Subways are full of hazards and can result in a single person twisting their ankle on a loose tile or hundreds of deaths and injuries when a train derails or crashes. Since subways, light rail, and commuter trains are typically owned and managed by city and state authorities the subway accident lawsuits and settlements that arise out of these accidents involve requirements and procedures that differ from those of a typical injury lawsuit. This article provides a brief look at the issues frequently associated with subway accident lawsuits.
Who Owns the Trains and Stations?
An important preliminary matter involves determining who owns the train or station where your subway accident occurred. Although nearly all rapid mass transit systems are owned by government authorities there sometimes situations in which private trains may share a station with public transit. Amtrak trains pull into Grand Central Station alongside New York Metro Transit Authority trains, for example. The identity of the party responsible for your subway accident will determine many important factors including the time frame in which a claim must be raised and whether there are caps on the damages that can be recovered.
There is a longstanding principal of governance referred to as "sovereign immunity ." Under this principal the government cannot be sued in its own courts unless it consents to the lawsuit. This means that in some jurisdictions you may be barred from suing the state or a state agency. Some states have officially waived their right to sovereign immunity, while others have used it to set caps on damages or establish shorter periods of time to file a notice of claim.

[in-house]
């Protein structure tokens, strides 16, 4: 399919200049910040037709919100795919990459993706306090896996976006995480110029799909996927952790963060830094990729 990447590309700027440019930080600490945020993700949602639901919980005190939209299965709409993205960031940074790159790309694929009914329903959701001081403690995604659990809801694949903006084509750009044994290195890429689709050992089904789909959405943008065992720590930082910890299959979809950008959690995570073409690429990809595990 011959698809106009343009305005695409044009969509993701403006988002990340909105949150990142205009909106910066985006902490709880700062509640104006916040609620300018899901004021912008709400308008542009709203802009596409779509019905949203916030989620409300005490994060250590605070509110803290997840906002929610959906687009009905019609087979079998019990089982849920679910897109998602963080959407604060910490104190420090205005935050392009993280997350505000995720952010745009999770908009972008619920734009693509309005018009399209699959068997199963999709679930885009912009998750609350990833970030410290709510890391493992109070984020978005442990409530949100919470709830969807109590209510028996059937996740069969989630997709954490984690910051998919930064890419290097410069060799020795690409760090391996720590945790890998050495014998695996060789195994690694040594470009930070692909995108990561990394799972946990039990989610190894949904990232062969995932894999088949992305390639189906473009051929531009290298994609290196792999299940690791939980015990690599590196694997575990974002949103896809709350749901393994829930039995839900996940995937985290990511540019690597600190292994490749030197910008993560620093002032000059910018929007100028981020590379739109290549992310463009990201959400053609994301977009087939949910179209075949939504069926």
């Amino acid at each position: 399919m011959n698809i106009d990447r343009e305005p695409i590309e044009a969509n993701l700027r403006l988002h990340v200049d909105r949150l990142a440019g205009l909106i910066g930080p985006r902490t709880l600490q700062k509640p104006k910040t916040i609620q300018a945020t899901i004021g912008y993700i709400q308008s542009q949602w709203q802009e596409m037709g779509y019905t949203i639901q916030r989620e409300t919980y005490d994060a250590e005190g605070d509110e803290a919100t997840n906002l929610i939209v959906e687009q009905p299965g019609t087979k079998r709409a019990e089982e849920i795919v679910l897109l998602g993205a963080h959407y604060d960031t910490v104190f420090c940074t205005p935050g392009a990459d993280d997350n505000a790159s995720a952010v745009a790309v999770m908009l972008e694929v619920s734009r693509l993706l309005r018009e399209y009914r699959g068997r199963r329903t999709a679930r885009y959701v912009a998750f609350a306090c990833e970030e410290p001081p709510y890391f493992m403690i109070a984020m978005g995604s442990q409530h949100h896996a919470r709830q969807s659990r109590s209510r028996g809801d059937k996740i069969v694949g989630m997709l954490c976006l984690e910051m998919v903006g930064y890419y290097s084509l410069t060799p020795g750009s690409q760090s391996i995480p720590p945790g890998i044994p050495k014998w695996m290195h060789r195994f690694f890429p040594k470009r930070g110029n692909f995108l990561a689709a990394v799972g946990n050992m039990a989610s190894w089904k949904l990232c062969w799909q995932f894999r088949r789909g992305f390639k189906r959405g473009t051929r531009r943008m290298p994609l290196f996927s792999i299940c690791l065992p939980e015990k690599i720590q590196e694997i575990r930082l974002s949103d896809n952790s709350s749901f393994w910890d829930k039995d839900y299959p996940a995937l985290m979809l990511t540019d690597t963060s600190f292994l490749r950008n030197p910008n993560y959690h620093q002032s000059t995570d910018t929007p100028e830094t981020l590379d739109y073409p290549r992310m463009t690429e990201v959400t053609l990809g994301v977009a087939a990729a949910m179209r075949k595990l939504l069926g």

Notice of Claim
One common feature of procedures for suing state authorities following a subway accident is the requirement that an injured party file a Notice of Claim within a specified period of time following the accident. All lawsuits have an associated "statute of limitations " that sets a time period within which an injured party must file or lose their ability to sue. A Notice of Claim requirement creates an additional, typically much shorter, deadline to act.
The filing of a Notice of Claim is usually required within a 30 or 60 day window, compared to statutes of limitation, which generally run for a year or more before hitting their deadline. Filing a Notice of Claim is not the same thing as filing a lawsuit, and the statute of limitation on filing must be met in addition to meeting the Notice of Claim requirements. Notice of Claim requirements vary depending on the jurisdiction where the accident took place.
Another common exercise of the government's sovereign immunity is the use of damage caps. Federal law, by way of example, caps damage awards for passengers injured in train accidents to a total of $200 million. State laws may include caps of their own, bars to certain kinds of damages, and other limitations on state liability that may impact your ability to recover.
Get a Free Claim Review
If you or a loved one was injured in a subway accident, be aware that the clock is already ticking. Getting a claim filed with the correct authorities at the right time can be a huge challenge, but a lawyer's assistance can help ensure that your subway lawsuit doesn't get derailed. Contact a local attorney for a free review of your claim to learn how they can help.
Contact a qualified personal injury attorney to make sure your rights are protected.